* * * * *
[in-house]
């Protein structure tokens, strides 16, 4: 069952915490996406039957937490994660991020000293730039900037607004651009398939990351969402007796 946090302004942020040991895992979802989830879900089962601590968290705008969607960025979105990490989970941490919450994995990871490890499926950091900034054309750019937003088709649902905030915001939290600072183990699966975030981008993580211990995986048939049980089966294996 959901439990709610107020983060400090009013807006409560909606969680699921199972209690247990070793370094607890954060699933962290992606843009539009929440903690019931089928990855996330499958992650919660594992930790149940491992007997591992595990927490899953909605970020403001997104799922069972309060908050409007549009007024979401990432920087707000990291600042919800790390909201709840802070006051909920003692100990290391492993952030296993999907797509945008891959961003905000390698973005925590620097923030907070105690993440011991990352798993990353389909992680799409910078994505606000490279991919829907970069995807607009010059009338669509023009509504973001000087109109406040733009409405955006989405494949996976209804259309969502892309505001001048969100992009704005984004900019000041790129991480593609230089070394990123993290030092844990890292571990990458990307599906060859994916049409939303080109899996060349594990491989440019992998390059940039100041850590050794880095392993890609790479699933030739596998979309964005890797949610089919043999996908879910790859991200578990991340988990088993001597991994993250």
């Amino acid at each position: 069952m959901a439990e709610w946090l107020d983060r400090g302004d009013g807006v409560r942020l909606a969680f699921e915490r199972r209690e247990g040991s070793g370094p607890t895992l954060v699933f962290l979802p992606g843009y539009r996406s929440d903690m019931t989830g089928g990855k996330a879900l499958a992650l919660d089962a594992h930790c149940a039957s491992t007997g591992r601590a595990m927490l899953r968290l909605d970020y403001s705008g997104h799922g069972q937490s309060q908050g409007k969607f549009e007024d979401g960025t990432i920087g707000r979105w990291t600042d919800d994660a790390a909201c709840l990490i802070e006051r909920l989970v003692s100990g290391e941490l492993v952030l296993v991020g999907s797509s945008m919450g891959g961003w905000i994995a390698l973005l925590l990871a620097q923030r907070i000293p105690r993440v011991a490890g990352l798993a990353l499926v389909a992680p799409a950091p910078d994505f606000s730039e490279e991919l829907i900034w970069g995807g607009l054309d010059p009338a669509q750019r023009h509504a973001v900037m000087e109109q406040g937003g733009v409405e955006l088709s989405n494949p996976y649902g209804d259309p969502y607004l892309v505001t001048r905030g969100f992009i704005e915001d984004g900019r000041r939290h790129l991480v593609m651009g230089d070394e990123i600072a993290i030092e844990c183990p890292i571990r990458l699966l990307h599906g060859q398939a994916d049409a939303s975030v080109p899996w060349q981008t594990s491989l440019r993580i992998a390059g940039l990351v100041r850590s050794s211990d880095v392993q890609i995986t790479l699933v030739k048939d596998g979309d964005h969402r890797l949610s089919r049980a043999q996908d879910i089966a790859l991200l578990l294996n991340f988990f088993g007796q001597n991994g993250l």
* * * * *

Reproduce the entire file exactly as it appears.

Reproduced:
[in-house]
């Protein structure tokens, strides 16, 4: 069952915490996406039957937490994660991020000293730039900037607004651009398939990351969402007796 946090302004942020040991895992979802989830879900089962601590968290705008969607960025979105990490989970941490919450994995990871490890499926950091900034054309750019937003088709649902905030915001939290600072183990699966975030981008993580211990995986048939049980089966294996 959901439990709610107020983060400090009013807006409560909606969680699921199972209690247990070793370094607890954060699933962290992606843009539009929440903690019931089928990855996330499958992650919660594992930790149940491992007997591992595990927490899953909605970020403001997104799922069972309060908050409007549009007024979401990432920087707000990291600042919800790390909201709840802070006051909920003692100990290391492993952030296993999907797509945008891959961003905000390698973005925590620097923030907070105690993440011991990352798993990353389909992680799409910078994505606000490279991919829907970069995807607009010059009338669509023009509504973001000087109109406040733009409405955006989405494949996976209804259309969502892309505001001048969100992009704005984004900019000041790129991480593609230089070394990123993290030092844990890292571990990458990307599906060859994916049409939303080109899996060349594990491989440019992998390059940039100041850590050794880095392993890609790479699933030739596998979309964005890797949610089919043999996908879910790859991200578990991340988990088993001597991994993250």
């Amino acid at each position: 069952m959901a439990e709610w946090l107020d983060r400090g302004d009013g807006v409560r942020l909606a969680f699921e915490r199972r209690e247990g040991s070793g370094p607890t895992l954060v699933f962290l979802p992606g843009y539009r996406s929440d903690m019931t989830g089928g990855k996330a879900l499958a992650l919660d089962a594992h930790c149940a039957s491992t007997g591992r601590a595990m927490l899953r968290l909605d970020y403001s705008g997104h799922g069972q937490s309060q908050g409007k969607f549009e007024d979401g960025t990432i920087g707000r979105w990291t600042d919800d994660a790390a909201c709840l990490i802070e006051r909920l989970v003692s100990g290391e941490l492993v952030l296993v991020g999907s797509s945008m919450g891959g961003w905000i994995a390698l973005l925590l990871a620097q923030r907070i000293p105690r993440v011991a490890g990352l798993a990353l499926v389909a992680p799409a950091p910078d994505f606000s730039e490279e991919l829907i900034w970069g995807g607009l054309d010059p009338a669509q750019r023009h509504a973001v900037m000087e109109q406040g937003g733009v409405e955006l088709s989405n494949p996976y649902g209804d259309p969502y607004l892309v505001t001048r905030g969100f992009i704005e915001d984004g900019r000041r939290h790129l991480v593609m651009g230089d070394e990123i600072a993290i030092e844990c183990p890292i571990r990458l699966l990307h599906g060859q398939a994916d049409a939303s975030v080109p899996w060349q981008t594990s491989l440019r993580i992998a390059g940039l990351v100041r850590s050794s211990d880095v392993q890609i995986t790479l699933v030739k048939d596998g979309d964005h969402r890797l949610s089919r049980a043999q996908d879910i089966a790859l991200l578990l294996n991340f988990f088993g007796q001597n991994g993250l």